April 21, 2024
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April 21, 2024
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Linking Northern and Central NJ, Bronx, Manhattan, Westchester and CT

Did you know that more moms of goalies suffer from irritable bowel syndrome, premature hair loss, anxiety, and unexplained weight loss? (Well, except for me on the weight loss front). It is true. You can spot a goalie mom in the crowd. She is the one holding her hands together so tightly that her knuckles are white. She is the one who inhales deeply, and then forgets to exhale until the whistle blows (or she passes out, whichever comes first.) She is the one who looks at the clock every tenth of second to see when the torture is over.

This was not her choice. I cannot imagine any mom saying to her son, “Please be a goalie. Please take the position in the game that gets all the blame and all the glory. Please insist on wanting to buy the most expensive equipment and schlepping it around in a bag so big and so heavy that you need a forklift to hoist it into the trunk, and a special storage unit to keep it in during the off season.” We won’t even go into the smell of this equipment. It is bad; really and truly bad. The stench latches onto their precious hands and doesn’t come off until they take a shower. Let’s keep in mind that these are boys and that shower does not necessarily take place the minute they come home from a game or a practice. I am convinced that a goalie mom invented Febreze and those dryer sheets that you can stick into their gloves and goalie bags.

If you have a lefty goalie, you have a challenge. Most equipment is made for right-handed goalies. Son #1 and I once went to every sporting goods store in Bergen County looking for a new goalie stick. Try explaining to a minimum wage employee, five minutes before closing, why all the sticks they have on display will not work for your son. It is an exercise in futility. Of course, if the son in question had not lost his stick we would not have been in that predicament, but that is another story all together (and, for the record, his father was in charge the night the stick got lost.)

I write this piece in a nostalgic state of mind. Son #1 played the last game of his goalie career last week. Actually, played is a strong word. He was all dressed up with no goal to tend because he is the “backup” goalie. For those of you not familiar with hockey jargon, the backup goalie is like the vice president. If anything happens to the real goalie, the backup fulfills the obligations of said goalie. This season, my son had almost six whole minutes of playing time. His coach told me I should be grateful because the other “backups” didn’t get any playing time. I will not say anything else about this coach because I have two other sons that will, hopefully, but maybe not after this column, be playing under his wise guidance.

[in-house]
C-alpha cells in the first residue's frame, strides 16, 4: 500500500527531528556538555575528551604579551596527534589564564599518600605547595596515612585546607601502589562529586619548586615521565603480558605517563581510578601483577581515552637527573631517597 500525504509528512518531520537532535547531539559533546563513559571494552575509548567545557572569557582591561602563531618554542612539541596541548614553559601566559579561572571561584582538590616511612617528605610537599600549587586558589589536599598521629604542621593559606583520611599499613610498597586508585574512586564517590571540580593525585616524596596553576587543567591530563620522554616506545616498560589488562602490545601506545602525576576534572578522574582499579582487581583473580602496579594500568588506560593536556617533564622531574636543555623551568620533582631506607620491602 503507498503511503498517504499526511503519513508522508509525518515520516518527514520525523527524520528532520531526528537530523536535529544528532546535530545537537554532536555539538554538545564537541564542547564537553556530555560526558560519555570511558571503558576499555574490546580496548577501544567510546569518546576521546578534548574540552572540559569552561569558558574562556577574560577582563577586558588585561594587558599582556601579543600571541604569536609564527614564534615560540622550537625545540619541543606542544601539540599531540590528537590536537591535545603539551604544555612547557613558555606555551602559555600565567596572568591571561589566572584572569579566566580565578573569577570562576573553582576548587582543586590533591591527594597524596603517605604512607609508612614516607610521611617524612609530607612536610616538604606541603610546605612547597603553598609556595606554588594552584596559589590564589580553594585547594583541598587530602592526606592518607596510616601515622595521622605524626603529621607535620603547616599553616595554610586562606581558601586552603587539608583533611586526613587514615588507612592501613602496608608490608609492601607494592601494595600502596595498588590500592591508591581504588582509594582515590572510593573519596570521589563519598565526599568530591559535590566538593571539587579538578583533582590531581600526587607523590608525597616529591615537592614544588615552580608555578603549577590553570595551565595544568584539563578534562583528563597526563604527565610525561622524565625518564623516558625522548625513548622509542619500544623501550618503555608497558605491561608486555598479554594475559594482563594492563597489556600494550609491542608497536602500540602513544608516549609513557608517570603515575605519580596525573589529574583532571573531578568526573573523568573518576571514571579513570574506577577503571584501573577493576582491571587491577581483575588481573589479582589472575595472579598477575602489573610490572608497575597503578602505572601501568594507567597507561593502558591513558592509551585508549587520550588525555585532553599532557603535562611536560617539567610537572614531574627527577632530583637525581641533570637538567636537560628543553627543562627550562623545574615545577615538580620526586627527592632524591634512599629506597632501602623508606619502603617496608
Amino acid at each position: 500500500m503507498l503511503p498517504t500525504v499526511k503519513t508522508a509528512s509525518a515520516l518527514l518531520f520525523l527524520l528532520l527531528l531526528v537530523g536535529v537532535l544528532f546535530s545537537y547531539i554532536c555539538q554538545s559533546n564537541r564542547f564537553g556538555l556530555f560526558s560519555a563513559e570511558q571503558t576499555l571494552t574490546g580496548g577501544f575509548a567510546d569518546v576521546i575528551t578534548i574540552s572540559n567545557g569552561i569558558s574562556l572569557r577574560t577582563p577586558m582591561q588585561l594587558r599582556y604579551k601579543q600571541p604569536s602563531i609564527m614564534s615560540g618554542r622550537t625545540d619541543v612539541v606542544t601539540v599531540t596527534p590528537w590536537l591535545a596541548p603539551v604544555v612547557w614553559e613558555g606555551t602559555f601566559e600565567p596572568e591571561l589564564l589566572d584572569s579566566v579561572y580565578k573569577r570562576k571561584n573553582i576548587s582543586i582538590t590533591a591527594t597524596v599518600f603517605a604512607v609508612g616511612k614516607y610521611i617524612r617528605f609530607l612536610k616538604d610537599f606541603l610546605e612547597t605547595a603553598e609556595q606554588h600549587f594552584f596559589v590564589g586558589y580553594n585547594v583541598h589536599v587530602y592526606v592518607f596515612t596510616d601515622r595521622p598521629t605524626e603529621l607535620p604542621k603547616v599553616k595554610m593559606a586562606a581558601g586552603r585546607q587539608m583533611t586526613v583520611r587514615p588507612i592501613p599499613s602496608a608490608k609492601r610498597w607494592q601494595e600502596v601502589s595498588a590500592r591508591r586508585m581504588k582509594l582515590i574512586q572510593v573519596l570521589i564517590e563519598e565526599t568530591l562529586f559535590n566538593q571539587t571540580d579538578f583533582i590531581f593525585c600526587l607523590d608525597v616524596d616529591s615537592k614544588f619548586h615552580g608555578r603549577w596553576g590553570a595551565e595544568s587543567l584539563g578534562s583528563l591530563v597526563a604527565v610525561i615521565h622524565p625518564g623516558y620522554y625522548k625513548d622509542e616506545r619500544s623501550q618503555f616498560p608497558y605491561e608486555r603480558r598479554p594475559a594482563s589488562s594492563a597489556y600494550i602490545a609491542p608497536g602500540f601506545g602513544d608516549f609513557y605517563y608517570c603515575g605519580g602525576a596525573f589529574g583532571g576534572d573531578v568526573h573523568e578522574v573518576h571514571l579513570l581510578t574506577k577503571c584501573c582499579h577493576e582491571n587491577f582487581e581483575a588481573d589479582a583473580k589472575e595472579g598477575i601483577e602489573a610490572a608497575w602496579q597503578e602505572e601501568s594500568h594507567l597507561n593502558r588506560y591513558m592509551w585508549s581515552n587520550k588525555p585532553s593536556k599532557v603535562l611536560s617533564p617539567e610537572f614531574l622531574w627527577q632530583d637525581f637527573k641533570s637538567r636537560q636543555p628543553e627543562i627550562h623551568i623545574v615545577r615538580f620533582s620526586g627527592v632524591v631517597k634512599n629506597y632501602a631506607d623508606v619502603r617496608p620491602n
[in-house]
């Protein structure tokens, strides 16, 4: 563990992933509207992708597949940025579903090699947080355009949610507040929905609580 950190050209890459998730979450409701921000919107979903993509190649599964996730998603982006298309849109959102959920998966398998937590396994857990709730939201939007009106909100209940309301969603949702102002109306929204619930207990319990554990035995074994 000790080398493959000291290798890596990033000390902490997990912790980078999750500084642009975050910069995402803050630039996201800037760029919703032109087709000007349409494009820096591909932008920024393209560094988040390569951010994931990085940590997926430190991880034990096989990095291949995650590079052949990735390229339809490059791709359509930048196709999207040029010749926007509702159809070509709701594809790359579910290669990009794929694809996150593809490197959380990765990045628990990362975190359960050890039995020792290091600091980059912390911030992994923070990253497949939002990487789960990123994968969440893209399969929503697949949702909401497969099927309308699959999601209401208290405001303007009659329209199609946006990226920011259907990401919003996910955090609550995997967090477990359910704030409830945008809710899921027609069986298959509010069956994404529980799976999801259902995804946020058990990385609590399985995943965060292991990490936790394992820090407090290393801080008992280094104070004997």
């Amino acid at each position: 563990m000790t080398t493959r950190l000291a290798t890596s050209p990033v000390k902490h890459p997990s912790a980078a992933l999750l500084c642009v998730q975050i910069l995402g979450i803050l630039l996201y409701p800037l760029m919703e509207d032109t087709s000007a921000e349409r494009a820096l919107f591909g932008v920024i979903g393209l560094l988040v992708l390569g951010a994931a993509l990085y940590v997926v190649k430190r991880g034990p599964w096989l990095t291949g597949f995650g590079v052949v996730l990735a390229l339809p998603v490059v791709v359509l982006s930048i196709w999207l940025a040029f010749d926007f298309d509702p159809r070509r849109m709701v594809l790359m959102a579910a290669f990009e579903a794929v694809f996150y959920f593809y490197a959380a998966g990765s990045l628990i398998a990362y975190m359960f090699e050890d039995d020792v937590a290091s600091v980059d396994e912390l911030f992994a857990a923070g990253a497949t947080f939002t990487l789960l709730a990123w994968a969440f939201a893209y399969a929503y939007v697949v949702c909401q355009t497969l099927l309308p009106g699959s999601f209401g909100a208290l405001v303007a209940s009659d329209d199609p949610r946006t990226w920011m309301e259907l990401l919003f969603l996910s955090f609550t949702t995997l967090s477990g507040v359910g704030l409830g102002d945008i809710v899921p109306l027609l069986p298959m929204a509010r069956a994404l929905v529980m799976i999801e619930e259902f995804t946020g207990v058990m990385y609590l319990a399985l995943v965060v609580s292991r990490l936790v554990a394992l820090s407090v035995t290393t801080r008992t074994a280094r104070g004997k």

When son #1 decided he wanted to be a goalie, he was up in camp. As any goalie mom knows, this makes perfect sense. There are few things more challenging than purchasing your son goalie equipment when he isn’t in the same state. The salespeople at Modell’s knew me by name that summer, but in the end it all worked out.

He became the goalie for his elementary school team. He was (and still is) the cutest, happiest goalie ever. Always smiling (yes, he gets that from his father). The highlight of his career came in his eighth grade season. They were playing a team that had not lost a game in almost three years (I am hazy on the exact number of years because I am old and forgetful.) He shut them out. That means they could not score against my adorable little goalie (who has grown eleven inches since eighth grade.) The crowd went wild. I had never been more proud. Especially because a few weeks later, I was in a waiting room and I was eavesdropping on a conversation between a son and mom and the son was talking about the “amazing” goalie that shut out his team. True joy.

So to all you goalie moms out there, my hat is off to you as I go into retirement (as there is no NHL in my son’s future). And to my goalie, I wish you a life full of victories as you embark on the next chapter in your career.

By Banji Latkin Ganchrow

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